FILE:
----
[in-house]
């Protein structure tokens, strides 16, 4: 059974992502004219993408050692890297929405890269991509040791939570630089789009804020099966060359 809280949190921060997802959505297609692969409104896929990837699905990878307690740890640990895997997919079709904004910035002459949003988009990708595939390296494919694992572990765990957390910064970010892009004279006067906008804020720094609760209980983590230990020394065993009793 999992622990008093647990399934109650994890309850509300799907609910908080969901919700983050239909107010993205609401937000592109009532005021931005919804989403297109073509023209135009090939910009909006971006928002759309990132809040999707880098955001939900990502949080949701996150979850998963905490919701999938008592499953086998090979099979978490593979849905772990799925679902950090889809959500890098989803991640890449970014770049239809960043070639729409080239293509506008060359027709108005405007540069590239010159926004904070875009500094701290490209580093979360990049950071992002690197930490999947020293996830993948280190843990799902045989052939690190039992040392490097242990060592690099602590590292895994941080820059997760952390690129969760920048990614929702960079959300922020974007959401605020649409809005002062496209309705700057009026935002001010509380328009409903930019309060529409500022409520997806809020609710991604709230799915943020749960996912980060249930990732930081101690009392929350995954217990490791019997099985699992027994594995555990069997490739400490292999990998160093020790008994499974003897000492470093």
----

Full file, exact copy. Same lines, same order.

[in-house]
């Protein structure tokens, strides 16, 4: 059974992502004219993408050692890297929405890269991509040791939570630089789009804020099966060359 809280949190921060997802959505297609692969409104896929990837699905990878307690740890640990895997997919079709904004910035002459949003988009990708595939390296494919694992572990765990957390910064970010892009004279006067906008804020720094609760209980983590230990020394065993009793 999992622990008093647990399934109650994890309850509300799907609910908080969901919700983050239909107010993205609401937000592109009532005021931005919804989403297109073509023209135009090939910009909006971006928002759309990132809040999707880098955001939900990502949080949701996150979850998963905490919701999938008592499953086998090979099979978490593979849905772990799925679902950090889809959500890098989803991640890449970014770049239809960043070639729409080239293509506008060359027709108005405007540069590239010159926004904070875009500094701290490209580093979360990049950071992002690197930490999947020293996830993948280190843990799902045989052939690190039992040392490097242990060592690099602590590292895994941080820059997760952390690129969760920048990614929702960079959300922020974007959401605020649409809005002062496209309705700057009026935002001010509380328009409903930019309060529409500022409520997806809020609710991604709230799915943020749960996912980060249930990732930081101690009392929350995954217990490791019997099985699992027994594995555990069997490739400490292999990998160093020790008994499974003897000492470093």